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How to recognize real estate identity theft and fraud

A real estate identity theft scam is increasing in Nevada, according to the Nevada Division of Insurance and the Nevada Real Estate Division.

Known as “vacant lot fraud” or “seller impersonation fraud”, bad actors impersonate the owners of a property or vacant lot and attempt to sell it for their own profit, the release said.

Unsuspecting owners, eager buyers and even licensed real estate and insurance professionals guiding the transactions can all unknowingly end up as victims in these elaborate identity theft schemes.

The best way to protect yourself from this rising threat is to understand how the scam works, know the red flags to look out for, and the precautions you can take to prevent this scam from happening to you or your clients.

How the scam works

Scammers search public records to identify owners of real estate that is free of a mortgage or other liens, most often targeting vacant lots and investment, vacation or rental properties that are non-owner occupied. The scammer then poses as the owner and contacts a real estate agent to list the property for sale.

Once an offer is made, the scammer quickly accepts it, then sends falsified documents to the title firm or closing attorney. The closing proceeds are then transferred to the scammer leaving the fraud typically undiscovered until transferring documents are recorded with the applicable county.

Watch out for red flags

According to the American Land Title Association, homebuyers and licensed professionals alike should consider conducting additional due diligence or halt a transaction if they see these potentially suspicious seller behaviors:

— Seller is difficult to reach via phone or refuses to meet via video call; only communicates via text or email.

— Seller sets listing price lower than the current market value and wants a fast cash sale with little or no fee negotiation.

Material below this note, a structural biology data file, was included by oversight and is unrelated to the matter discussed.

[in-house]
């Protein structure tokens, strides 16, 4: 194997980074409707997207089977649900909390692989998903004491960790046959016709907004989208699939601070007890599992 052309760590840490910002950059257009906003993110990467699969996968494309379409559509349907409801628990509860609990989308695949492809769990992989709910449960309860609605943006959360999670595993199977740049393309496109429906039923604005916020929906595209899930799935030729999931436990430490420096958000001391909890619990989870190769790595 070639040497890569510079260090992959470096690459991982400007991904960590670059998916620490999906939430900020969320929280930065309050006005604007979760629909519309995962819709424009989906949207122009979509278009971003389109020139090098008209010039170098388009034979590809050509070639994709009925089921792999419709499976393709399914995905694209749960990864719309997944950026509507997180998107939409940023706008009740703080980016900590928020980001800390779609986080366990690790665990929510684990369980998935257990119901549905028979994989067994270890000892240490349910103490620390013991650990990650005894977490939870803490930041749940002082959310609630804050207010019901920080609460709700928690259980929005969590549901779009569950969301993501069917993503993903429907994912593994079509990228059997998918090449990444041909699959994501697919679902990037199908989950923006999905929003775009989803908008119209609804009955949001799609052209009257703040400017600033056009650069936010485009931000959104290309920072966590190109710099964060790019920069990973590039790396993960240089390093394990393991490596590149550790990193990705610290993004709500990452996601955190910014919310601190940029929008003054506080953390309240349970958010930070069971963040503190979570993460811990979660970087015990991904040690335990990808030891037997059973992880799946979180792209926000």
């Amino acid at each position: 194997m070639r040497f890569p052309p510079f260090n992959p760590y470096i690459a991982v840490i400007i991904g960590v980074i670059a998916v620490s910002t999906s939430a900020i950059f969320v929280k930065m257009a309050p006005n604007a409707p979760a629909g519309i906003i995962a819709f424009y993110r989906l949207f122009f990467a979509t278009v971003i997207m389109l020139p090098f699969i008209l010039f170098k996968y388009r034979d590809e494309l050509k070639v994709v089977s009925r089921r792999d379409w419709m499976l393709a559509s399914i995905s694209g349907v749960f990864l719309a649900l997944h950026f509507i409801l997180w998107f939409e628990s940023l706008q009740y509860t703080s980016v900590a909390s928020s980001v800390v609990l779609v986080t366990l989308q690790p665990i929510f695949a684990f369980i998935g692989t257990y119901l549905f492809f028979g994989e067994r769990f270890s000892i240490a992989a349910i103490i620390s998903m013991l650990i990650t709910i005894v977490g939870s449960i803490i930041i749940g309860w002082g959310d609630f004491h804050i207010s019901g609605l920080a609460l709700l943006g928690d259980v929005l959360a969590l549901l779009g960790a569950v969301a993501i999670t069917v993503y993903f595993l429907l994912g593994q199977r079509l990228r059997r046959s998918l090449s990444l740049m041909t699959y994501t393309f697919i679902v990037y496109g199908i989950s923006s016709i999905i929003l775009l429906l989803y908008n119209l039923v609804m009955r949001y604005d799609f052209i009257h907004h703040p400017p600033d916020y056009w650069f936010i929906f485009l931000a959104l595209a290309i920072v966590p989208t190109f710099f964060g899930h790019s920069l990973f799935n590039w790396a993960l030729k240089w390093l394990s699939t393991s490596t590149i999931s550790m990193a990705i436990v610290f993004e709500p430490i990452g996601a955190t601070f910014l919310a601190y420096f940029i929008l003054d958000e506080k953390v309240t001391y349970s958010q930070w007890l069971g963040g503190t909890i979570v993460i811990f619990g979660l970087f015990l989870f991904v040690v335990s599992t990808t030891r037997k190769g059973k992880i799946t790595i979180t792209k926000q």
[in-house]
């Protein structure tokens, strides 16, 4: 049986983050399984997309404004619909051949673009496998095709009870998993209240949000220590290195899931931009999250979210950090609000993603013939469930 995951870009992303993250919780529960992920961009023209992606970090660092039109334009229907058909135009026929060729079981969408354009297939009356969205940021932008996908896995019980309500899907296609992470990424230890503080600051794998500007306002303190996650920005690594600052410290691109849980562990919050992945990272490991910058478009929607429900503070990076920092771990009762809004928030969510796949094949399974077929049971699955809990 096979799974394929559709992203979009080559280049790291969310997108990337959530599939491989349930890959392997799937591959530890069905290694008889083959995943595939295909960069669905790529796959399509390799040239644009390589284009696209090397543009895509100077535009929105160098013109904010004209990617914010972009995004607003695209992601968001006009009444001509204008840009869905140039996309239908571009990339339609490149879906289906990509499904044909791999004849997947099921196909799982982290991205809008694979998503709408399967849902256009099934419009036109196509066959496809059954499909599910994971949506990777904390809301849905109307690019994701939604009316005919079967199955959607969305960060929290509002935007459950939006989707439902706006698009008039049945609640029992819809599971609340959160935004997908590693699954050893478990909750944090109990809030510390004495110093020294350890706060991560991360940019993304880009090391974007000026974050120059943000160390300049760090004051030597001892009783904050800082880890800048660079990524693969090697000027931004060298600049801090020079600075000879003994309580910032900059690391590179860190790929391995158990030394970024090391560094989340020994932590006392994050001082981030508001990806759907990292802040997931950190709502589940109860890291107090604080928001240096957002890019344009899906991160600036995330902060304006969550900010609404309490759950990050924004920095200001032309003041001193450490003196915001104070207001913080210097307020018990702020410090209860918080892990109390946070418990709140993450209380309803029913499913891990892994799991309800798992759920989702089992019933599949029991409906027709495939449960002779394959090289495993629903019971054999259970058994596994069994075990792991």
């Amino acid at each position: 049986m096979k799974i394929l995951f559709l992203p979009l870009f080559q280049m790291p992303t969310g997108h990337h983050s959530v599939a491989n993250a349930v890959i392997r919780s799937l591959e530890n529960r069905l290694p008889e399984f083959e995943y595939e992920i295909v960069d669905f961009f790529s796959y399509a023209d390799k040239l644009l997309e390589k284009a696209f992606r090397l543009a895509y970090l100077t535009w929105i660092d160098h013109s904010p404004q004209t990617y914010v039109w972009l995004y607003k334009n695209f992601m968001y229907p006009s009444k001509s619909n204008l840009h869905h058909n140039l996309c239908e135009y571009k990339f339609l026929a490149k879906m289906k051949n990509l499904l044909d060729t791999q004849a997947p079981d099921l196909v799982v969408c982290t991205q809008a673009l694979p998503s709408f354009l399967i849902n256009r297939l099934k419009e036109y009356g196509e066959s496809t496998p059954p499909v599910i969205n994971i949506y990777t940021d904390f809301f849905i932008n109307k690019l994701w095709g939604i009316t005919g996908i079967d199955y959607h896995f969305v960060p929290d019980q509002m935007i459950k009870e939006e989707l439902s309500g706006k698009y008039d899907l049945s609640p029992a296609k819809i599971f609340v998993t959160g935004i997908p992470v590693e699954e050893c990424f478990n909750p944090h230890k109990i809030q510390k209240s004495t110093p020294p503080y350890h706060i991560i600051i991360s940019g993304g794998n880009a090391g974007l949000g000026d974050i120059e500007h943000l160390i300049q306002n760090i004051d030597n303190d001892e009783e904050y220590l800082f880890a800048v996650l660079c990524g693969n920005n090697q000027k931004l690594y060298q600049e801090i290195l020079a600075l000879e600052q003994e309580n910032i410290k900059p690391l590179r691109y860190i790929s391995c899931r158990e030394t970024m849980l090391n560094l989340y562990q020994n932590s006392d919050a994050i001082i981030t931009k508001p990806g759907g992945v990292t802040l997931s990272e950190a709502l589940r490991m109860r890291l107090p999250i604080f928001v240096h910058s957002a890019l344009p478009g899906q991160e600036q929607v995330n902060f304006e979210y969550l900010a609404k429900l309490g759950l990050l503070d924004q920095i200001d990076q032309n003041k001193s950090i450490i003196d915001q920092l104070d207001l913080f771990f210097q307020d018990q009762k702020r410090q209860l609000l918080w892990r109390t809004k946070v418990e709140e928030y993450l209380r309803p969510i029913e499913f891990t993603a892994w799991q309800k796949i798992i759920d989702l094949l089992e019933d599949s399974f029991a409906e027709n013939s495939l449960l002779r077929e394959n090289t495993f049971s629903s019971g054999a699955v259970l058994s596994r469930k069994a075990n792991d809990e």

— Seller refuses to attend signings; always claiming to be out of town.

— Seller requests to use their own notary.

— Seller demands proceeds be wired.

— Seller has a different address than the owner’s address or tax mailing address.

— Seller refuses or is unable to complete multifactor authentication of identity verification.

Precautions you can take

ALTA advises title and real estate professionals to take the following precautions during the transaction to help thwart scammer’s attempts early on:

— Contact the seller directly at an independently discovered and validated phone number.

— Send mail to the seller at the address listed on tax and property records.

— Ask the seller’s real estate agent if they have personal or verified knowledge of the seller’s identity.

— If using a remote notary, be sure the notary is fully vetted and approved by your state; otherwise, the title company should arrange for an in-person notary signing at an attorney’s office, title agency, or bank.

— Verify the seller’s identify by sending the seller a link to complete a third-party identity verification.

— Run the seller’s email and phone number through a verification program.

— Ask conversational questions to ascertain seller’s knowledge of property information not readily available in public records.

— Compare the seller’s signature to previously recorded public documents.

— Use a wire verification service or confirm wire instructions match account details on seller’s disbursement authorization form.

— Require a copy of a voided check with a disbursement authorization form.

— Require that a check be sent for seller proceeds rather than a wire.

Additionally, property monitoring services are offered by most county recorder’s offices to help alert owners to any activity or attempted transactions involving their property. Prospective buyers can also purchase the American Land Title Association Homeowner’s Policy of Title Insurance for additional fraud protection.

If you are ever in doubt, have questions, or something does not feel right during a real estate transaction, always speak directly with your real estate agent/broker or your title insurance agent.

Report fraudulent activity immediately

It is crucial to remain vigilant and report any suspicious or fraudulent activity immediately. Fraud reports can be filed at any of the following entities:

— Department of Business and Industry Nevada Consumer Affairs.

— IC3.gov (FBI Internet Crime Complaint Center).

— Nevada Attorney General’s Fraud Unit.

— Nevada Secretary of State.

— Nevada State Police Investigation Division.

— Local law enforcement.

— Federal Trade Commission Complaint Assistant.

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